STATE v. MCGEE
Finding that the trial court had jurisdiction to hear the motion to correct an illegal sentence filed by the defendant, Frank McGee, my colleagues in the majority analyze the defendant's claim on the merits and, finding none, reverse the court's dismissal and remand the case to the trial court with direction to deny the motion. Unlike my colleagues, I do not believe that the trial court had jurisdiction to hear this motion, as I view it as no more than a collateral attack on the defendant's conviction.1 Therefore, I would affirm the dismissal of the motion, albeit not for the reasons stated by the trial court.
This case began with the July 5, 2015 filing of a motion to correct an illegal sentence by the (then) self-represented defendant. In that motion, the defendant claimed that his sentences for two counts of robbery in the second degree were illegal because they constituted two punishments for the commission of one offense. Nowhere in his motion did he make any argument that his sentences, themselves, violated double jeopardy except for his argument that they flowed from convictions that he claimed violated his right not to be convicted twice for one offense.
Also, it is notable that nowhere in his motion or any of the supporting documents that he filed, either personally or through counsel, did the defendant specify the relief he sought except by the caption of his motion to “correct an illegal sentence.” After being appointed, pursuant to State v. Casiano, 282 Conn. 614, 627–28, 922 A.2d 1065 (2007), to review the defendant's petition, counsel filed a report in which she indicated her belief that there was a sound basis to the motion. Counsel's analysis consisted entirely of a discussion of whether the offenses of which the defendant was convicted were, in fact, the same offense for double jeopardy purposes. From her analysis, counsel concluded that the two counts of robbery constituted only one offense and, therefore, the defendant's double jeopardy rights were violated when he was convicted and sentenced on both counts. In reaching this conclusion, counsel asserted no claim that the sentences, themselves, violated double jeopardy apart from the fact that they flowed from flawed convictions. On the basis of her assessment, counsel concluded: “As a result, the court must vacate one of the robbery convictions and sentences.”2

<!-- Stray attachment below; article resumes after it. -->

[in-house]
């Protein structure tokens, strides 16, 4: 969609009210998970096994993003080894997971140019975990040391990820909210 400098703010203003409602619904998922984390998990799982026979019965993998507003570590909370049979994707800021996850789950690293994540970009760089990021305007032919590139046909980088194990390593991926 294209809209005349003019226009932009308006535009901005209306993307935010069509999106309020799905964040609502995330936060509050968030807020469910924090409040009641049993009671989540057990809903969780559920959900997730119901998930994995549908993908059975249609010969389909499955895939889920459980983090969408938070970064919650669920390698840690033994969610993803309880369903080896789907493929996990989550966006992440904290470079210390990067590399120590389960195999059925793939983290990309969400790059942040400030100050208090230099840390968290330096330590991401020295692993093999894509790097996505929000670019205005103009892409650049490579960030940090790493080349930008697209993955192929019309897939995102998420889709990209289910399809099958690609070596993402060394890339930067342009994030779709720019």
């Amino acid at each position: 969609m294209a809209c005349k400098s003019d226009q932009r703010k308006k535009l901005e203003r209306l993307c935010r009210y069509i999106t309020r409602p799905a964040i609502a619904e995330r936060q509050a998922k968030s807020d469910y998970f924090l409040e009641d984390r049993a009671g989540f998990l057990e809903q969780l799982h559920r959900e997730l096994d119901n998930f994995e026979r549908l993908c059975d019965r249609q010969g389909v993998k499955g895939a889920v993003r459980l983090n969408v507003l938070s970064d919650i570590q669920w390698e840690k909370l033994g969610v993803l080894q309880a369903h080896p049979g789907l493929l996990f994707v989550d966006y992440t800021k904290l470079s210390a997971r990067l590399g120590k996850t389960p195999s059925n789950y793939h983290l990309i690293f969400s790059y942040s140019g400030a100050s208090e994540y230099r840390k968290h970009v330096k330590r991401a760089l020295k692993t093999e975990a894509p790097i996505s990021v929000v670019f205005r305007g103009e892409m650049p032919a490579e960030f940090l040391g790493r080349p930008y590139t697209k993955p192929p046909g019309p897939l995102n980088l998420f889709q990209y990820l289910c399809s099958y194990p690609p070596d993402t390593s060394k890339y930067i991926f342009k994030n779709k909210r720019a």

With respect to the relief the defendant seeks, his brief provides no more illumination than his motion or counsel's sound basis analysis. While the defendant repeats his claim that his double jeopardy rights were violated when he was sentenced for two counts of robbery in the second degree, his entire analysis focuses on whether his underlying conduct constituted two offenses, as charged and found by the jury, or simply two alternative ways of committing the same offense. In the concluding portion of his brief, the defendant states: “For the same reasons articulated by [the Appellate Court] and the Supreme Court, the defendant's conviction for two counts of robbery, second, violates the double jeopardy clause by receiving multiple punishments for the same crime.”3
I first turn to the general principles that guide my analysis of the court's lack of jurisdiction to hear the defendant's motion. At common law, once a court renders a judgment of conviction and sentences a defendant, the court loses jurisdiction over the defendant and the sentence, unless the court expressly has been authorized to act. State v. Lawrence, 281 Conn. 147, 154, 913 A.2d 428 (2007). We know, as well, that there is no legislative or constitutional grant of continuing jurisdiction to give the trial court power to correct a sentence. Id. Finally, we know that there is, however, a common-law exception to this rule, which permits a court, at any time, to correct an illegal sentence. Id., 154–55. Practice Book § 43–22 is the embodiment of that common-law exception. It provides: “The judicial authority may at any time correct an illegal sentence or other illegal disposition or it may correct a sentence imposed in an illegal manner or any other disposition made in an illegal manner.”4 Practice Book § 43–22.
It is axiomatic in Connecticut jurisprudence that “Practice Book rules do not ordinarily define subject matter jurisdiction. General Statutes § 51–14 (a) authorizes the judges of the Superior Court to promulgate rules regulating pleading, practice and procedure in judicial proceedings ․ Such rules shall not abridge, enlarge or modify any substantive right nor the jurisdiction of any of the courts.” (Internal quotation marks omitted.) State v. Lawrence, supra, 281 Conn. 155. Thus, “[b]ecause the judiciary cannot confer jurisdiction on itself through its own rule-making power, [Practice Book] § 43–22 is limited by the common-law rule that a trial court may not modify a sentence if the sentence was valid and its execution has begun. ․ Therefore, for the trial court to have jurisdiction to consider the defendant's claim of an illegal sentence, the claim must fall into one of the categories of claims that, under the common law, the court has jurisdiction to review.” (Citation omitted.) Id.
Our decisional law teaches that there are four categories of claims cognizable under Practice Book § 43–22. “[A]n illegal sentence is essentially one which either exceeds the relevant statutory maximum limits, violates a defendant's right against double jeopardy, is ambiguous, or is internally contradictory. ․ In accordance with this summary, Connecticut courts have considered four categories of claims pursuant to § 43–22. The first category has addressed whether the sentence was within the permissible range for the crimes charged. ․ The second category has considered violations of the prohibition against double jeopardy․ The third category has involved claims pertaining to the computation of the length of the sentence and the question of consecutive or concurrent prison time․ The fourth category has involved questions as to which sentencing statute was applicable.” (Citations omitted; internal quotation marks omitted.) Id., 156–57.5